Cats fall so often from heights so frequently in big cities, especially in warm climates, that a new feline trauma syndrome has been identified: High-rise Syndrome.
The saying that “Cats always land on their feet” has some truth to it since cats will normally turn in the air to land with their feet facing the ground. Nevertheless, cats are not immune to injury from falls.
A cat usually will suffer severe injuries from a fall of only two stories. When a cat hits the ground the main injuries are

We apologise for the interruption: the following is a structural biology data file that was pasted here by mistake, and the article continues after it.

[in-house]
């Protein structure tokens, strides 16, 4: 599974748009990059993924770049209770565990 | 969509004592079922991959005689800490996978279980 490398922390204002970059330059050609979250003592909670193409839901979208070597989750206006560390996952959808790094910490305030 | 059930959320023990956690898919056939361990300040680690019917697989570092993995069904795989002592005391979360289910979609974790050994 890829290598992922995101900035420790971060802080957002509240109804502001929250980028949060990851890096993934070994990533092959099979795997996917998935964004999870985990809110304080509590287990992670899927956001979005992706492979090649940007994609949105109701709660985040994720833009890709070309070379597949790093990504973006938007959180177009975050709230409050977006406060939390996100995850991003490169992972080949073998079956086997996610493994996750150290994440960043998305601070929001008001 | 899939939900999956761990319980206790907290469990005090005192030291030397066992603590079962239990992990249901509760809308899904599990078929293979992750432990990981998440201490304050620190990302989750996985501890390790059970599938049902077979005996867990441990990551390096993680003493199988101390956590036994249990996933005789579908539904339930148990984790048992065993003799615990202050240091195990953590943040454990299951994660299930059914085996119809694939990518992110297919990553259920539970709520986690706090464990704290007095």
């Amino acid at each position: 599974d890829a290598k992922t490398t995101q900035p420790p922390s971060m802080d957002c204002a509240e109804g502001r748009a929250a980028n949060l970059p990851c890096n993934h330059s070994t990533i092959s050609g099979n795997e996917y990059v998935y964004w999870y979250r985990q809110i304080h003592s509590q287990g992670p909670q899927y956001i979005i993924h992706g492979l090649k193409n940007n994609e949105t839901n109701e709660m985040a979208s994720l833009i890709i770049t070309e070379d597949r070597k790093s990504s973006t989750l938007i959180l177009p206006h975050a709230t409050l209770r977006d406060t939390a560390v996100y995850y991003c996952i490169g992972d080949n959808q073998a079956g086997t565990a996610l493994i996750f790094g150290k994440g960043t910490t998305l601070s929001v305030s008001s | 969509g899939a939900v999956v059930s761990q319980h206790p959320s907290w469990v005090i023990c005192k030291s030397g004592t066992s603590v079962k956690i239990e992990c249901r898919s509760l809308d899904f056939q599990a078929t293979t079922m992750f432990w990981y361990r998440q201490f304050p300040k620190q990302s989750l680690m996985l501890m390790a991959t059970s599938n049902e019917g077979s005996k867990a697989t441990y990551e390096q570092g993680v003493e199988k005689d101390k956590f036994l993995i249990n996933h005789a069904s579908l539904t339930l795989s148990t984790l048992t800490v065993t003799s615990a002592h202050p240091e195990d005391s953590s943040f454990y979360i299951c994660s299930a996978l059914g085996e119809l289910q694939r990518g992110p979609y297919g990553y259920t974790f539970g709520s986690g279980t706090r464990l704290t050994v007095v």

- Bleeding from the nose
- A split in the roof of the mouth
- Air in the chest, outside the lungs
- Fractures of one or both rear legs or of smaller bones in the front legs
- Ruptured diaphragms and/or bladders
- injury to other abdominal organs such as the liver and kidneys
Cats receiving proper emergency care often survive even after falling more than eighteen stories.
Take the cat immediately to the veterinarian. Watch for signs of shock.
In fact, the number of fractures that are sustained actually decreases in cats falling more than seven stories.